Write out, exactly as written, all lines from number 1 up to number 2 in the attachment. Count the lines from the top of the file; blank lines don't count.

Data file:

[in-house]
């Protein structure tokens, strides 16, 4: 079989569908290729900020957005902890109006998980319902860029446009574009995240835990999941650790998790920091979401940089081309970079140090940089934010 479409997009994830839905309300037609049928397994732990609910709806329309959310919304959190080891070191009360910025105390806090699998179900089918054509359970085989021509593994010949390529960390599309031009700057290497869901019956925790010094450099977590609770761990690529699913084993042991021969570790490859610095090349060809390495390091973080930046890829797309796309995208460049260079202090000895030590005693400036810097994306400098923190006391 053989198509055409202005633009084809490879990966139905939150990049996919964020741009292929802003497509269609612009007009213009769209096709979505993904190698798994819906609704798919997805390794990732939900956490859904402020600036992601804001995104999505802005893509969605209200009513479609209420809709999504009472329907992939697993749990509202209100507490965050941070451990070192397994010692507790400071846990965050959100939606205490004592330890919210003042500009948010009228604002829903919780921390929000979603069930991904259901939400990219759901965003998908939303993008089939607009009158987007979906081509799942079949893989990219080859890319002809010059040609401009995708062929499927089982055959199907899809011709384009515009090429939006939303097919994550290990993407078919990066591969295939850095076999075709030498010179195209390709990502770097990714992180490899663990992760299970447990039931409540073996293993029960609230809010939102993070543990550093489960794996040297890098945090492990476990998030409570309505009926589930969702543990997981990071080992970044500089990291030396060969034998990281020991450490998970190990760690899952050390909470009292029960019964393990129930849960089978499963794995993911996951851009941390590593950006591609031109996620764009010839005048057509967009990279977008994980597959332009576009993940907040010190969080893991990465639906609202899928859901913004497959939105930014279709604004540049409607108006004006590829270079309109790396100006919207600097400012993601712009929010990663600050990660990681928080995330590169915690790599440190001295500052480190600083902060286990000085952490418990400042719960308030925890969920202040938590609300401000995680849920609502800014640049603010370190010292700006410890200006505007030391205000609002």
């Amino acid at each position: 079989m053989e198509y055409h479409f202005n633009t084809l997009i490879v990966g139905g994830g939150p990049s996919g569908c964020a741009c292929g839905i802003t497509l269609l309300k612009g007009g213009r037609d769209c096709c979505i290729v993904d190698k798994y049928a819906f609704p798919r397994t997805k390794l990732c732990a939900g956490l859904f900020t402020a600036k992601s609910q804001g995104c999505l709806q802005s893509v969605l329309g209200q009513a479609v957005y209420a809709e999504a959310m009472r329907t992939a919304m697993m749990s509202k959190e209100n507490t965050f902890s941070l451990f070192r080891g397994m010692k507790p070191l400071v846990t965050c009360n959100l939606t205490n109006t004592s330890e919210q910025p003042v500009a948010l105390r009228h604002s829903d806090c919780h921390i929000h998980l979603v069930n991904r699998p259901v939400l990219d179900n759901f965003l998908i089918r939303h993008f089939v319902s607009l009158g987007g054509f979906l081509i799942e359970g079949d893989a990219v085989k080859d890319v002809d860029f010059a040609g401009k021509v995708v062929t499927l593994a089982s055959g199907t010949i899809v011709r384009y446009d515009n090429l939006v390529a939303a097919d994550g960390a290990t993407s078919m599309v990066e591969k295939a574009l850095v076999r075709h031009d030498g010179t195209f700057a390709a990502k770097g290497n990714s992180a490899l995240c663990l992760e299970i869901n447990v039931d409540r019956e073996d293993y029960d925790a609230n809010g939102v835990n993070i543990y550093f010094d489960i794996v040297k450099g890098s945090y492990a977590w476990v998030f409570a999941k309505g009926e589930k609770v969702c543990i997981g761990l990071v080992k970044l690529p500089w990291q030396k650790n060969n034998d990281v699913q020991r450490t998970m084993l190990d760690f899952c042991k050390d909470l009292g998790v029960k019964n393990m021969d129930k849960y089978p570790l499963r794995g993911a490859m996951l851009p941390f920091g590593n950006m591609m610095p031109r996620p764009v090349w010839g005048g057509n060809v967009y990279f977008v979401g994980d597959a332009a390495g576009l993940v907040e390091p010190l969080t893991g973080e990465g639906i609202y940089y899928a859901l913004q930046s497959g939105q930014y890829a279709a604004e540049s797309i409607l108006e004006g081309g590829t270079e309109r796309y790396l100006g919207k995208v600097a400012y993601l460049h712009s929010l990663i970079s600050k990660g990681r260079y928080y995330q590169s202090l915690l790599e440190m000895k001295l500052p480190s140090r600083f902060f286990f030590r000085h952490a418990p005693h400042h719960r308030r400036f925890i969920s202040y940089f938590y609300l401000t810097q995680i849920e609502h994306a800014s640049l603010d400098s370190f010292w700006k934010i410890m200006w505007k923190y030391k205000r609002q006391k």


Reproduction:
[in-house]
């Protein structure tokens, strides 16, 4: 079989569908290729900020957005902890109006998980319902860029446009574009995240835990999941650790998790920091979401940089081309970079140090940089934010 479409997009994830839905309300037609049928397994732990609910709806329309959310919304959190080891070191009360910025105390806090699998179900089918054509359970085989021509593994010949390529960390599309031009700057290497869901019956925790010094450099977590609770761990690529699913084993042991021969570790490859610095090349060809390495390091973080930046890829797309796309995208460049260079202090000895030590005693400036810097994306400098923190006391 053989198509055409202005633009084809490879990966139905939150990049996919964020741009292929802003497509269609612009007009213009769209096709979505993904190698798994819906609704798919997805390794990732939900956490859904402020600036992601804001995104999505802005893509969605209200009513479609209420809709999504009472329907992939697993749990509202209100507490965050941070451990070192397994010692507790400071846990965050959100939606205490004592330890919210003042500009948010009228604002829903919780921390929000979603069930991904259901939400990219759901965003998908939303993008089939607009009158987007979906081509799942079949893989990219080859890319002809010059040609401009995708062929499927089982055959199907899809011709384009515009090429939006939303097919994550290990993407078919990066591969295939850095076999075709030498010179195209390709990502770097990714992180490899663990992760299970447990039931409540073996293993029960609230809010939102993070543990550093489960794996040297890098945090492990476990998030409570309505009926589930969702543990997981990071080992970044500089990291030396060969034998990281020991450490998970190990760690899952050390909470009292029960019964393990129930849960089978499963794995993911996951851009941390590593950006591609031109996620764009010839005048057509967009990279977008994980597959332009576009993940907040010190969080893991990465639906609202899928859901913004497959939105930014279709604004540049409607108006004006590829270079309109790396100006919207600097400012993601712009929010990663600050990660990681928080995330590169915690790599440190001295500052480190600083902060286990000085952490418990400042719960308030925890969920202040938590609300401000995680849920609502800014640049603010370190010292700006410890200006505007030391205000609002």